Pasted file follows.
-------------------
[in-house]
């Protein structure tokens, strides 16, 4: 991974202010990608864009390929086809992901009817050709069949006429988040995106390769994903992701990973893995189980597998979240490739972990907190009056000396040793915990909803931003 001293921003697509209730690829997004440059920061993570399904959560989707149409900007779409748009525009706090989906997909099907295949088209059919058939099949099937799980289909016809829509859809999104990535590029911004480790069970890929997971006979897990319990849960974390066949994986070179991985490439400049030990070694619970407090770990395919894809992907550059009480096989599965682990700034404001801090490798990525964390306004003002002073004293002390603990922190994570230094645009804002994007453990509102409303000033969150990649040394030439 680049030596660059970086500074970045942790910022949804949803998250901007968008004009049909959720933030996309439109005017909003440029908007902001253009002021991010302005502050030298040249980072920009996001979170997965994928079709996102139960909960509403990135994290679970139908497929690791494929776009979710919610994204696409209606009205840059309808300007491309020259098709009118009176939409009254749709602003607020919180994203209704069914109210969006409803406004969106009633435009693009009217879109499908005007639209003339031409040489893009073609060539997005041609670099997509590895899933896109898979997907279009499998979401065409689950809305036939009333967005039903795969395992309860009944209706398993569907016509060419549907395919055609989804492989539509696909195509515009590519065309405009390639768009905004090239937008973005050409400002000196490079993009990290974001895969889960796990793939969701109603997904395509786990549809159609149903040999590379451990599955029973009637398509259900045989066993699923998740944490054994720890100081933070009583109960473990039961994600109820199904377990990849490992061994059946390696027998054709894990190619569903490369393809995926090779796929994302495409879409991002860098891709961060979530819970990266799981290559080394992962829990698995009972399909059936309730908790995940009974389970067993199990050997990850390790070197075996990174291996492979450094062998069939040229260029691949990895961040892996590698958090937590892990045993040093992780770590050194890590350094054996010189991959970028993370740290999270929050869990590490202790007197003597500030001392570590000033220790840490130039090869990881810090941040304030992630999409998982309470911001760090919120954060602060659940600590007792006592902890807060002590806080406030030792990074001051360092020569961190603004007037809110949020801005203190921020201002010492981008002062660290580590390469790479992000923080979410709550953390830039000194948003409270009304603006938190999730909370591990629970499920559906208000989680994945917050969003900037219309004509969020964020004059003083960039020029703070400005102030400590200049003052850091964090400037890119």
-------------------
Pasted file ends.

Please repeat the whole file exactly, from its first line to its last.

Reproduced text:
[in-house]
């Protein structure tokens, strides 16, 4: 991974202010990608864009390929086809992901009817050709069949006429988040995106390769994903992701990973893995189980597998979240490739972990907190009056000396040793915990909803931003 001293921003697509209730690829997004440059920061993570399904959560989707149409900007779409748009525009706090989906997909099907295949088209059919058939099949099937799980289909016809829509859809999104990535590029911004480790069970890929997971006979897990319990849960974390066949994986070179991985490439400049030990070694619970407090770990395919894809992907550059009480096989599965682990700034404001801090490798990525964390306004003002002073004293002390603990922190994570230094645009804002994007453990509102409303000033969150990649040394030439 680049030596660059970086500074970045942790910022949804949803998250901007968008004009049909959720933030996309439109005017909003440029908007902001253009002021991010302005502050030298040249980072920009996001979170997965994928079709996102139960909960509403990135994290679970139908497929690791494929776009979710919610994204696409209606009205840059309808300007491309020259098709009118009176939409009254749709602003607020919180994203209704069914109210969006409803406004969106009633435009693009009217879109499908005007639209003339031409040489893009073609060539997005041609670099997509590895899933896109898979997907279009499998979401065409689950809305036939009333967005039903795969395992309860009944209706398993569907016509060419549907395919055609989804492989539509696909195509515009590519065309405009390639768009905004090239937008973005050409400002000196490079993009990290974001895969889960796990793939969701109603997904395509786990549809159609149903040999590379451990599955029973009637398509259900045989066993699923998740944490054994720890100081933070009583109960473990039961994600109820199904377990990849490992061994059946390696027998054709894990190619569903490369393809995926090779796929994302495409879409991002860098891709961060979530819970990266799981290559080394992962829990698995009972399909059936309730908790995940009974389970067993199990050997990850390790070197075996990174291996492979450094062998069939040229260029691949990895961040892996590698958090937590892990045993040093992780770590050194890590350094054996010189991959970028993370740290999270929050869990590490202790007197003597500030001392570590000033220790840490130039090869990881810090941040304030992630999409998982309470911001760090919120954060602060659940600590007792006592902890807060002590806080406030030792990074001051360092020569961190603004007037809110949020801005203190921020201002010492981008002062660290580590390469790479992000923080979410709550953390830039000194948003409270009304603006938190999730909370591990629970499920559906208000989680994945917050969003900037219309004509969020964020004059003083960039020029703070400005102030400590200049003052850091964090400037890119």